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Development Under Menino: ‘It’s A Dramatically Different City’

BOSTON — Boston Mayor Thomas Menino made his decision official Thursday: after 20 years in office, he will not seek a sixth term.

There’s no doubt the city’s skyline and neighborhoods changed during Menino’s tenure. Peter Meade, who leads the Boston Redevelopment Authority, joined WBUR’s Morning Edition for a closer look at development under Menino and what city planning could look like without him.

Interview Highlights:

On development in Boston today:

The mayor talked [Thursday] about how different we are as a city and he was talking about what we look like and how different our population is. The same is true of the city physically with number of developments projects that have been built and are also underway.

Throughout this city there are projects developing. We have almost $4 billion under construction right now in the city of Boston and we’ll add another $4 billion just this year alone.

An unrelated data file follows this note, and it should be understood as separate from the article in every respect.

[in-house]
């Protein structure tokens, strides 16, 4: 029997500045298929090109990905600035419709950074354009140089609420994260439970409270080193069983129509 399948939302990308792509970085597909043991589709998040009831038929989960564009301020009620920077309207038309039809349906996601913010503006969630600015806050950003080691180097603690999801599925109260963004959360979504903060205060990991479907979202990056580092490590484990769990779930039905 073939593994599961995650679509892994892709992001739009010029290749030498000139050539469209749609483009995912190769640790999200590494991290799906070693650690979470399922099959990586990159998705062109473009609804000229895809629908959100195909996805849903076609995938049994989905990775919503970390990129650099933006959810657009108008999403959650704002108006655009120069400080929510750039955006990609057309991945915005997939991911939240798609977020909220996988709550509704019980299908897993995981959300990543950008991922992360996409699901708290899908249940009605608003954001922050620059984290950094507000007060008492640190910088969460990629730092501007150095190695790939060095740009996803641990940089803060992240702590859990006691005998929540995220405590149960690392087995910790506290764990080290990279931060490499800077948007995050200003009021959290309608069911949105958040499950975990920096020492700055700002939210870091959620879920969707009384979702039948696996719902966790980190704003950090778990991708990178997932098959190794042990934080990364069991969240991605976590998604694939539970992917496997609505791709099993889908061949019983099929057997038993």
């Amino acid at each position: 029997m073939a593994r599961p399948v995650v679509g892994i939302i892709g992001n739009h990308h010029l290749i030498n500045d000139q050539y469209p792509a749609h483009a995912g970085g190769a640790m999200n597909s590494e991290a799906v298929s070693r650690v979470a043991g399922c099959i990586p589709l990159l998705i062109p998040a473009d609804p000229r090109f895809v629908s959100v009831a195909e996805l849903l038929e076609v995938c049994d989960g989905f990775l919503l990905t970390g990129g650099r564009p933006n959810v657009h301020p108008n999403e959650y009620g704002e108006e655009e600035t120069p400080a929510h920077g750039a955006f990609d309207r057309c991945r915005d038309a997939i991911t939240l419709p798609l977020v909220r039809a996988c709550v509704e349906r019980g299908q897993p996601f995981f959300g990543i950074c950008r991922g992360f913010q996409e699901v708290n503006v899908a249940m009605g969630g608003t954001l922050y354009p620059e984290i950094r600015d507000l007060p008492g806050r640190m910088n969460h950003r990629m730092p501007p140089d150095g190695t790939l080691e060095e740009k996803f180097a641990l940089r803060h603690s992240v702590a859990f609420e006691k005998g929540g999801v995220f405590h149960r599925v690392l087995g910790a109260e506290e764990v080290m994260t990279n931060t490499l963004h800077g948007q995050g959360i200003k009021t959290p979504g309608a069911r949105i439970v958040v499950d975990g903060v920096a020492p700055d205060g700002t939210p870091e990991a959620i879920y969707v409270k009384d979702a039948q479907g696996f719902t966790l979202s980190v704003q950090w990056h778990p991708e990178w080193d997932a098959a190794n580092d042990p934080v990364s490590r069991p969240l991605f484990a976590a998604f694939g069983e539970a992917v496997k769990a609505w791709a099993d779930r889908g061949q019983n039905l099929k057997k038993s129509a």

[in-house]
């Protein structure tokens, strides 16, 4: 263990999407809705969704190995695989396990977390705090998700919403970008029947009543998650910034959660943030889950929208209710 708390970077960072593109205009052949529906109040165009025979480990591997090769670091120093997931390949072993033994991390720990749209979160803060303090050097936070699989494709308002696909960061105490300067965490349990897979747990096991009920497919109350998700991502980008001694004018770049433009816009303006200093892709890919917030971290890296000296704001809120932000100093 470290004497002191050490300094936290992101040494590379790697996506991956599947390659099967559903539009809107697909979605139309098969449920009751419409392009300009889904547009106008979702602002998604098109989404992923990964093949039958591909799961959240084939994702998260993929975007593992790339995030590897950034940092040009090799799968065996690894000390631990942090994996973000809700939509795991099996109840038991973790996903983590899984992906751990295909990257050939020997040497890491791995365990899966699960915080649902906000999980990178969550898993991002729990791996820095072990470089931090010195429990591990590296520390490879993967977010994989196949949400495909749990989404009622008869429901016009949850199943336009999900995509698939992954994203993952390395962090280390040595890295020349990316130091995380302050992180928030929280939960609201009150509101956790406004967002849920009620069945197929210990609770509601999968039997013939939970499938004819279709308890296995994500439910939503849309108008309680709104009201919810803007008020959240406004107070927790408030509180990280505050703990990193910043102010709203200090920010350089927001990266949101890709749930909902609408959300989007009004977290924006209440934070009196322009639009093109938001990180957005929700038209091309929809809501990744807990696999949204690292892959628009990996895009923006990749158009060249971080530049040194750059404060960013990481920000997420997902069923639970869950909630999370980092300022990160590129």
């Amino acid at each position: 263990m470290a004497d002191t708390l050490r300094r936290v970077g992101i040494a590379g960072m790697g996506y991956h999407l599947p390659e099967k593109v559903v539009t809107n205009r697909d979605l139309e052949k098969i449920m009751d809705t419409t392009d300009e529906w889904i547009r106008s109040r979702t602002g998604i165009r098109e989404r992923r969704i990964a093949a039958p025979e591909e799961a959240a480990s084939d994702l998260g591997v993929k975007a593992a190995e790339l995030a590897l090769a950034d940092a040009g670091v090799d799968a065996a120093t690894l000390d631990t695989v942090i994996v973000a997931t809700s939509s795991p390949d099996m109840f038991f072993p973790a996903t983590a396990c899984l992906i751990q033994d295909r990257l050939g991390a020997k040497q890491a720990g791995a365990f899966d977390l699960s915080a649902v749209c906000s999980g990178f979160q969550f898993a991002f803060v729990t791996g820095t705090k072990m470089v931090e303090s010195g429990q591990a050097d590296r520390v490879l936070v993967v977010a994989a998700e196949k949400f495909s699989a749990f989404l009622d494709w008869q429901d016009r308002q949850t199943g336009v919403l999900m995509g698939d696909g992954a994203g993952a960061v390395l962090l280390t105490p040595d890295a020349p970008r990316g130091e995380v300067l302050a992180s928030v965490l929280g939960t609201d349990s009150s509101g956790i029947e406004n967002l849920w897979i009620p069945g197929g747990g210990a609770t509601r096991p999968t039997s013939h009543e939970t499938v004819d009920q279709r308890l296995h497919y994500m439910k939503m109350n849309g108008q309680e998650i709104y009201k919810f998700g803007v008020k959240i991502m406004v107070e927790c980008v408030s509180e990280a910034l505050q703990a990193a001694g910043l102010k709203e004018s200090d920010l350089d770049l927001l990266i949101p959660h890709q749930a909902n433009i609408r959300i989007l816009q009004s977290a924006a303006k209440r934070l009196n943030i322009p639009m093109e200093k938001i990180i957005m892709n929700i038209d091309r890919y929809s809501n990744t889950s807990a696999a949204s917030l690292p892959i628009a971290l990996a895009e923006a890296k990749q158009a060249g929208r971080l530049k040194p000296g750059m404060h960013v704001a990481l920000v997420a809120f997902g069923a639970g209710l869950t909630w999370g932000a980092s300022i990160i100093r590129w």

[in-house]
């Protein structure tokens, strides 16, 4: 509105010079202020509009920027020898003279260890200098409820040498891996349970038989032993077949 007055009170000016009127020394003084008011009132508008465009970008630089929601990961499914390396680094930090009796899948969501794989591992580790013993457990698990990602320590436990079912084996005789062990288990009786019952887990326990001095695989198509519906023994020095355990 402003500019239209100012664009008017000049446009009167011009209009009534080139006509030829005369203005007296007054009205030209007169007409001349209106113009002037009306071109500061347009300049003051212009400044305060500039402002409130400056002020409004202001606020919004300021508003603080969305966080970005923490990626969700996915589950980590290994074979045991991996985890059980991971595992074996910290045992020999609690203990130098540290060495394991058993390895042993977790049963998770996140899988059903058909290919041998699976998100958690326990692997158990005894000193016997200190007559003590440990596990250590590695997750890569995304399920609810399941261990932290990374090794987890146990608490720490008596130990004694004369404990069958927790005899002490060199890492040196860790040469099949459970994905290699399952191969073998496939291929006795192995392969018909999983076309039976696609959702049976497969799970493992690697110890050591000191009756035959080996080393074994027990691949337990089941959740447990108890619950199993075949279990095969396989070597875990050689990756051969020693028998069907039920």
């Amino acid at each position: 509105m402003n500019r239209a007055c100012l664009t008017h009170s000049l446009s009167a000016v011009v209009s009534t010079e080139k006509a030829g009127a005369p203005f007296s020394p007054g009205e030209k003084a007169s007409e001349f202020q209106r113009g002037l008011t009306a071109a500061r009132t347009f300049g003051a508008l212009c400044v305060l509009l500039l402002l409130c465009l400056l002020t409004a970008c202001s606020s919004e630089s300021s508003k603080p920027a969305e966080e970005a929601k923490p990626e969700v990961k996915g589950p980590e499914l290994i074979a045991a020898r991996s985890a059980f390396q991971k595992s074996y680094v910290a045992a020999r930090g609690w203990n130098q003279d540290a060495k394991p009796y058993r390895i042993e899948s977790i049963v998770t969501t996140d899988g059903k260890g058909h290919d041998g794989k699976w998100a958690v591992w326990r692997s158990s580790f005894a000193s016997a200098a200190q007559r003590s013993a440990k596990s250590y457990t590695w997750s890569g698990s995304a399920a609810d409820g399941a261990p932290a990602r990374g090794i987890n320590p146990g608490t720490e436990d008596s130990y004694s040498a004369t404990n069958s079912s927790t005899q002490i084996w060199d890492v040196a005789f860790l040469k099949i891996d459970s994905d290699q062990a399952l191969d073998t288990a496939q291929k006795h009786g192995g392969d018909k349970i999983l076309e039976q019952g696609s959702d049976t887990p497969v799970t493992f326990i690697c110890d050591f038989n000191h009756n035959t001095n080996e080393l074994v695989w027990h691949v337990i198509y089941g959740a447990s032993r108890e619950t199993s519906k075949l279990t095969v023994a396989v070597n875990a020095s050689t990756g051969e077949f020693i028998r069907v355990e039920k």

On the success of the Innovation District:

If you look at the Innovation District, a lot of people were critical of the mayor saying, ‘That’s not going to happen. Can you just get going and put some buildings up there?’ And he insisted that we could put this Innovation District together and I say to people all the time, what it took on the part of the mayor was a vision and stubbornness, and he knew it could work and it did work.

The biggest challenge for Boston going forward, post-Menino

It is to continue to build a city where everyone is welcome, where you have a city that people can live, work, play, and visit so that we continue to attract young people. We are, as you know, the youngest adult city in America. One out of three people in the city of Boston is in the age group 20 to 34. They are better educated than in any other part of the country and they are our great resource. They are the reason companies are coming here.

I think we need to continue to attract those young people and retain them. A third of those young people own their own home, only 10 percent of them live in dormitories. A third of them were born in other countries other than the United States. So you look at that group of people — and the mayor works with them everyday — it is an important part of the resources of Boston, and quite frankly the future of Boston.

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